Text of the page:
Texting literacies as social practices among older women

  • Charlyn Dyers University of the Western Cape
Keywords: texting, multiliteracies, older women, social practices, voice, citizenship, Cape Town, township


 While many studies on mobile messaging have tended to focus on the communicative practices of the urban young, this paper considers the role of mobile messaging (also called texting) both as a social practice as well as a form of literacy enhancement among a group of older working class women between the ages of 50 and 80 in a Cape Town township. The paper examines how these women, with little or no formal education, acquire this form of literacy, as well as the purposes for which they use texting. It also explores how this form of late-modern communication is adding to four of their existing or developing literacies – text, numeracy, visual and personal. The paper therefore adopts a multiliteracies approach within the context of portable literacies.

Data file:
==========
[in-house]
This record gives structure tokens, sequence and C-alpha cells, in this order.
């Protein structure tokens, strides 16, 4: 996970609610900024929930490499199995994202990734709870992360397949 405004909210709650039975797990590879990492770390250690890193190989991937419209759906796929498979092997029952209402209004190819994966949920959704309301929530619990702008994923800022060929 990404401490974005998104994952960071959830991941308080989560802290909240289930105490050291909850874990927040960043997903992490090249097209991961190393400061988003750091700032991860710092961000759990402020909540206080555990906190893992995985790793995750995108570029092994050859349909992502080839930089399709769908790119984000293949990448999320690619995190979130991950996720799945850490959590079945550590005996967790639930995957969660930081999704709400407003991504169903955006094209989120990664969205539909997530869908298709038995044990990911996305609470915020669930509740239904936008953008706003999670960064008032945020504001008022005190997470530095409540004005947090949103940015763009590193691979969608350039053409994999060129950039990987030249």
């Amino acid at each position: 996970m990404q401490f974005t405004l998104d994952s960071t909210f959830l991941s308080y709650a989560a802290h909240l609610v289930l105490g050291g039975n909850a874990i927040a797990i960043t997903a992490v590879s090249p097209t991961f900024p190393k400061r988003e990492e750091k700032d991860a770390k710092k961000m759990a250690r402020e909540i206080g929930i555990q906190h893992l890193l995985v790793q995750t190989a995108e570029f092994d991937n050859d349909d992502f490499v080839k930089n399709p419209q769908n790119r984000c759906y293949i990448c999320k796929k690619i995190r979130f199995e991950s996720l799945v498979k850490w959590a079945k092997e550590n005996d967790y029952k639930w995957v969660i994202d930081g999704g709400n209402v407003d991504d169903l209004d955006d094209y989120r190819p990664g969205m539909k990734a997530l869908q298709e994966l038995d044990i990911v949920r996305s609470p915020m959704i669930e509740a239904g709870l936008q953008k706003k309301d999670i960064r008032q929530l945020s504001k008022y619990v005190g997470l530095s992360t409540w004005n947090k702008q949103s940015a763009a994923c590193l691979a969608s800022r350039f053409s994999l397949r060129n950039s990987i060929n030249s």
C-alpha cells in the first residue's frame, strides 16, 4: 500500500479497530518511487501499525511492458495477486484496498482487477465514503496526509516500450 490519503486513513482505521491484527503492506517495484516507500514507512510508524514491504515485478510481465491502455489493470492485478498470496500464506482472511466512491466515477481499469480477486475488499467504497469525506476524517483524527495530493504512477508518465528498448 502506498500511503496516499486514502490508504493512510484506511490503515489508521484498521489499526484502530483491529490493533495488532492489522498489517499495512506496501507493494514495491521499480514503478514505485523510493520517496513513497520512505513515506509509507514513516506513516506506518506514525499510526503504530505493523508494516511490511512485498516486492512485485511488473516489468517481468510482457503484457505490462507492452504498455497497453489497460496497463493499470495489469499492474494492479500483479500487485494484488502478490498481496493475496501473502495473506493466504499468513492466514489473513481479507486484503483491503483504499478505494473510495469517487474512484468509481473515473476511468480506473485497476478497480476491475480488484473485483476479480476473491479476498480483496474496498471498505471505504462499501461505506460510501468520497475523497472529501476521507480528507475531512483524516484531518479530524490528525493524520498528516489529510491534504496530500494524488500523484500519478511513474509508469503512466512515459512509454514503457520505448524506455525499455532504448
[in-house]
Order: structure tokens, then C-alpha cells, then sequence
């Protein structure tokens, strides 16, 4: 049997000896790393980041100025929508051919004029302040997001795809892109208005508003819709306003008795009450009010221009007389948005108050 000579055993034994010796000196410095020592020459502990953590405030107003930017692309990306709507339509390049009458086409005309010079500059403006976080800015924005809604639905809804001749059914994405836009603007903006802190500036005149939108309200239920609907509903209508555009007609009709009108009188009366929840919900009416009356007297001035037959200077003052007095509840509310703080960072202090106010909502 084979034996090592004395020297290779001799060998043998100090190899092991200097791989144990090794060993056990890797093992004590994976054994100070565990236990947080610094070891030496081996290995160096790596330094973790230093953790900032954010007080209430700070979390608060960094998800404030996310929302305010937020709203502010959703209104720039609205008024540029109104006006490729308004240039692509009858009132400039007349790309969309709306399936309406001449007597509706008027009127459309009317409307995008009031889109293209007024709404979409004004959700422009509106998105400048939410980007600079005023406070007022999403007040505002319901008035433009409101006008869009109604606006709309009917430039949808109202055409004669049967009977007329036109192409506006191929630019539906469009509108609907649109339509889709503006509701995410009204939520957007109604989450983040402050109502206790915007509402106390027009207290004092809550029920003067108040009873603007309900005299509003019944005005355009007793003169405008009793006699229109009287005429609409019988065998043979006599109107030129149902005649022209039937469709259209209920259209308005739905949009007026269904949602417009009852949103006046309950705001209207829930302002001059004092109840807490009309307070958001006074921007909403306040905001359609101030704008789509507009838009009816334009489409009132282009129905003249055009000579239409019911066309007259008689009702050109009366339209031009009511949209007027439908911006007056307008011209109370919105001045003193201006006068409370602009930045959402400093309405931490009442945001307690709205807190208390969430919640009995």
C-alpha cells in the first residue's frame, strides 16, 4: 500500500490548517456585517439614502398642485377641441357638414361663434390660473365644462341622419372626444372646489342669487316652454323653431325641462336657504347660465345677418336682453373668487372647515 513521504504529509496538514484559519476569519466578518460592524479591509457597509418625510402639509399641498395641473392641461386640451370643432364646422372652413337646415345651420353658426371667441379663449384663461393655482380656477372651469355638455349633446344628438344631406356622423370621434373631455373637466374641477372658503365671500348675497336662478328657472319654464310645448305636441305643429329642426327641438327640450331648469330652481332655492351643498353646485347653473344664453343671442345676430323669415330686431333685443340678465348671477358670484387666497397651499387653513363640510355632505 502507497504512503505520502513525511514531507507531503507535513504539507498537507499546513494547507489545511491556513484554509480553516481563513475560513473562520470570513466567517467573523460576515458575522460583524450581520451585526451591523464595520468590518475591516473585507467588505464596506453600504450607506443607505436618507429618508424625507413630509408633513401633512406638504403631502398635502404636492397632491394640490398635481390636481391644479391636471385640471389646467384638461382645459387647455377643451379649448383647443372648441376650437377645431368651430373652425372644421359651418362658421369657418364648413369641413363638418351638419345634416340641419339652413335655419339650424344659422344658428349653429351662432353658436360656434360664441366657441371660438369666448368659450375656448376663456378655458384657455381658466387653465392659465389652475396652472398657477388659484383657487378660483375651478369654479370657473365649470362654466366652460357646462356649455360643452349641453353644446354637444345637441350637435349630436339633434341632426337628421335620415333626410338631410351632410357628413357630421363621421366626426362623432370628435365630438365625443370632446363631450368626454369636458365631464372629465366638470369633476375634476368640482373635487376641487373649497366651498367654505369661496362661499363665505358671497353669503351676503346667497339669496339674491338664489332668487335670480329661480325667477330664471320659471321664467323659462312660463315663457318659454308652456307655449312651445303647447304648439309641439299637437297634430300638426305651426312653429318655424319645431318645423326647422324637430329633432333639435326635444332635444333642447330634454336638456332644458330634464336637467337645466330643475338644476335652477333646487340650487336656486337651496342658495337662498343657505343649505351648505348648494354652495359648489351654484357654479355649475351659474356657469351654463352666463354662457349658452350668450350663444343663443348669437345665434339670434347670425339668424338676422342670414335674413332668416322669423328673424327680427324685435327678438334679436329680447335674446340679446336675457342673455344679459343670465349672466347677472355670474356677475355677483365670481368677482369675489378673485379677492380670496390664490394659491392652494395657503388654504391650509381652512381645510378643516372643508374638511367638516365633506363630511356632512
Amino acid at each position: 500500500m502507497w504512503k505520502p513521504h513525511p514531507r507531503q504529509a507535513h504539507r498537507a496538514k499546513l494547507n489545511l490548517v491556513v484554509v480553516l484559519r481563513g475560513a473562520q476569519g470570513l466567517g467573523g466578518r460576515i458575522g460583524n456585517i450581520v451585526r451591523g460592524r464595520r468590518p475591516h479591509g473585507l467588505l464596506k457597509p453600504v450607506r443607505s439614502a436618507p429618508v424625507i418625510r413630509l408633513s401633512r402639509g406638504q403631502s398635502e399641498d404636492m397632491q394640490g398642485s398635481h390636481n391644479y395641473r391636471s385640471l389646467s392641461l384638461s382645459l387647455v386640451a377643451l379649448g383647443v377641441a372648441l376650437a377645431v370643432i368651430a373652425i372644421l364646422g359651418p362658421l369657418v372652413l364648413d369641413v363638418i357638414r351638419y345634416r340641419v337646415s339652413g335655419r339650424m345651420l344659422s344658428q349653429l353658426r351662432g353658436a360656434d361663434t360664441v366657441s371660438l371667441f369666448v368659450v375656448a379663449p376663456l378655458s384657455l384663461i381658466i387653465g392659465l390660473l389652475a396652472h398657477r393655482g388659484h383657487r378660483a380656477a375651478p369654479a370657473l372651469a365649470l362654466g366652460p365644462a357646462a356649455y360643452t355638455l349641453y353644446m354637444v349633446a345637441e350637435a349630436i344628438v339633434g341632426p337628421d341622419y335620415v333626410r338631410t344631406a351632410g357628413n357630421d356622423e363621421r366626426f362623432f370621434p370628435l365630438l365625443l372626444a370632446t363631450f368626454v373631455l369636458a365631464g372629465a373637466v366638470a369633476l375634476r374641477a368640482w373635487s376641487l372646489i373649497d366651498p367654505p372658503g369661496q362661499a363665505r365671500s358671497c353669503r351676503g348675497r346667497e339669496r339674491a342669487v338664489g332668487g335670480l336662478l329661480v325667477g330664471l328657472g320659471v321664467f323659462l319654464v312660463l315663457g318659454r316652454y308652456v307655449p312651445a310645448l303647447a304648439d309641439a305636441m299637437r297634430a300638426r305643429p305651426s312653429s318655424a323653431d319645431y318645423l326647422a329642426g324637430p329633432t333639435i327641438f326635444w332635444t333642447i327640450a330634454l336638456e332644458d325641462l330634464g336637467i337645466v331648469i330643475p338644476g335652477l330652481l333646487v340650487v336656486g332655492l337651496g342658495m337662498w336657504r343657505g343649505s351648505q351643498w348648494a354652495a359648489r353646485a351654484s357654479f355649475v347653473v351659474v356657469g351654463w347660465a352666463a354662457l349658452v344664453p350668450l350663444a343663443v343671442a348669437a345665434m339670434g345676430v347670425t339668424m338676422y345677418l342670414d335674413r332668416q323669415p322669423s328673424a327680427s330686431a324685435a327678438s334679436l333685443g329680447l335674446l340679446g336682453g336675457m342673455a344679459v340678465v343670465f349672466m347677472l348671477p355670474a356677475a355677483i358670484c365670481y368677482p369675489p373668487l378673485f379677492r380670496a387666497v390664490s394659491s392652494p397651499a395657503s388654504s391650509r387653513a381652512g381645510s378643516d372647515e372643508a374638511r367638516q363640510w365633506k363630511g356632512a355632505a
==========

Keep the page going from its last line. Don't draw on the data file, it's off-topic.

Author Biography

Charlyn Dyers, University of the Western Cape
Charlyn Dyers is an associate professor in Linguistics at the University of the Western Cape.  Her research interests include language attitudes and language ideologies in Africa, urban multilingualism and intercultural communication. A major focus of her research is the discourses and literacy practices of township women in Cape Town. E-mail: cdyers@uwc.ac.za